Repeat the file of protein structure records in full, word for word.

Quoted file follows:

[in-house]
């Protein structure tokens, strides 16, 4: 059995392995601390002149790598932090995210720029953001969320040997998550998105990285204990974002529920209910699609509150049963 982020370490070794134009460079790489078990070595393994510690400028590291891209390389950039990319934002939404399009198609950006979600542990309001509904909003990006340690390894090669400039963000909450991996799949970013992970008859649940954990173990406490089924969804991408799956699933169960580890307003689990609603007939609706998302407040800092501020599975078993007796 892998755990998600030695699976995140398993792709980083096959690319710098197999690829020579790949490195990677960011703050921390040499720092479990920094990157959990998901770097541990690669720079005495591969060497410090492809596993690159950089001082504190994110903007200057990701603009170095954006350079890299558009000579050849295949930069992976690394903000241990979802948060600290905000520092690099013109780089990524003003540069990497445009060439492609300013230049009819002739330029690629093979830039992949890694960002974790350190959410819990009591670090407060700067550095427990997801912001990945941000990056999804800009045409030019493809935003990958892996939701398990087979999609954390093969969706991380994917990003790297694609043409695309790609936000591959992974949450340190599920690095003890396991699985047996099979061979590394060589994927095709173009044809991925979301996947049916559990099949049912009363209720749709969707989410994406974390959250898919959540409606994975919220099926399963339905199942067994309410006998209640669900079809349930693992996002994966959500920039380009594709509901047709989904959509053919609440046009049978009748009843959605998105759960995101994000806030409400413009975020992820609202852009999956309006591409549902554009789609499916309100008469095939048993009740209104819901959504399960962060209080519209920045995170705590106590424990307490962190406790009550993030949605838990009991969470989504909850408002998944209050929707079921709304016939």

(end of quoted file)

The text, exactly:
[in-house]
């Protein structure tokens, strides 16, 4: 059995392995601390002149790598932090995210720029953001969320040997998550998105990285204990974002529920209910699609509150049963 982020370490070794134009460079790489078990070595393994510690400028590291891209390389950039990319934002939404399009198609950006979600542990309001509904909003990006340690390894090669400039963000909450991996799949970013992970008859649940954990173990406490089924969804991408799956699933169960580890307003689990609603007939609706998302407040800092501020599975078993007796 892998755990998600030695699976995140398993792709980083096959690319710098197999690829020579790949490195990677960011703050921390040499720092479990920094990157959990998901770097541990690669720079005495591969060497410090492809596993690159950089001082504190994110903007200057990701603009170095954006350079890299558009000579050849295949930069992976690394903000241990979802948060600290905000520092690099013109780089990524003003540069990497445009060439492609300013230049009819002739330029690629093979830039992949890694960002974790350190959410819990009591670090407060700067550095427990997801912001990945941000990056999804800009045409030019493809935003990958892996939701398990087979999609954390093969969706991380994917990003790297694609043409695309790609936000591959992974949450340190599920690095003890396991699985047996099979061979590394060589994927095709173009044809991925979301996947049916559990099949049912009363209720749709969707989410994406974390959250898919959540409606994975919220099926399963339905199942067994309410006998209640669900079809349930693992996002994966959500920039380009594709509901047709989904959509053919609440046009049978009748009843959605998105759960995101994000806030409400413009975020992820609202852009999956309006591409549902554009789609499916309100008469095939048993009740209104819901959504399960962060209080519209920045995170705590106590424990307490962190406790009550993030949605838990009991969470989504909850408002998944209050929707079921709304016939």